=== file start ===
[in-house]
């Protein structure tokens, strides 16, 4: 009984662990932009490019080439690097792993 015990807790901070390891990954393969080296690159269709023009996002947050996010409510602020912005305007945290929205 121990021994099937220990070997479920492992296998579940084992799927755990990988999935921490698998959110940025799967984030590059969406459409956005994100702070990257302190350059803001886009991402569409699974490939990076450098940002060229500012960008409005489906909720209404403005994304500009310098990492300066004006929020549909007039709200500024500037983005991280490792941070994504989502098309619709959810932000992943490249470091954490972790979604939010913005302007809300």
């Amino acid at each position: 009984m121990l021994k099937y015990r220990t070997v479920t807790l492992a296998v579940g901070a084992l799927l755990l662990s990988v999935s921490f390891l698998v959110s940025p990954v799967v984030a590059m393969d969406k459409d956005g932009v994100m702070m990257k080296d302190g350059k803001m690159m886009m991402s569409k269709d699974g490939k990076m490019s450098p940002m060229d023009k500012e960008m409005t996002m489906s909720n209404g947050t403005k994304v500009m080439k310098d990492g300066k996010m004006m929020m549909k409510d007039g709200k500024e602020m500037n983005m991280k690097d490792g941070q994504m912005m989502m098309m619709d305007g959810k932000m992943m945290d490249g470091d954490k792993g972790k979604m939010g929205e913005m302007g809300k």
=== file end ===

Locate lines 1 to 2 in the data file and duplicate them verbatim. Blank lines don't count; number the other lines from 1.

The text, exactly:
[in-house]
């Protein structure tokens, strides 16, 4: 009984662990932009490019080439690097792993 015990807790901070390891990954393969080296690159269709023009996002947050996010409510602020912005305007945290929205 121990021994099937220990070997479920492992296998579940084992799927755990990988999935921490698998959110940025799967984030590059969406459409956005994100702070990257302190350059803001886009991402569409699974490939990076450098940002060229500012960008409005489906909720209404403005994304500009310098990492300066004006929020549909007039709200500024500037983005991280490792941070994504989502098309619709959810932000992943490249470091954490972790979604939010913005302007809300």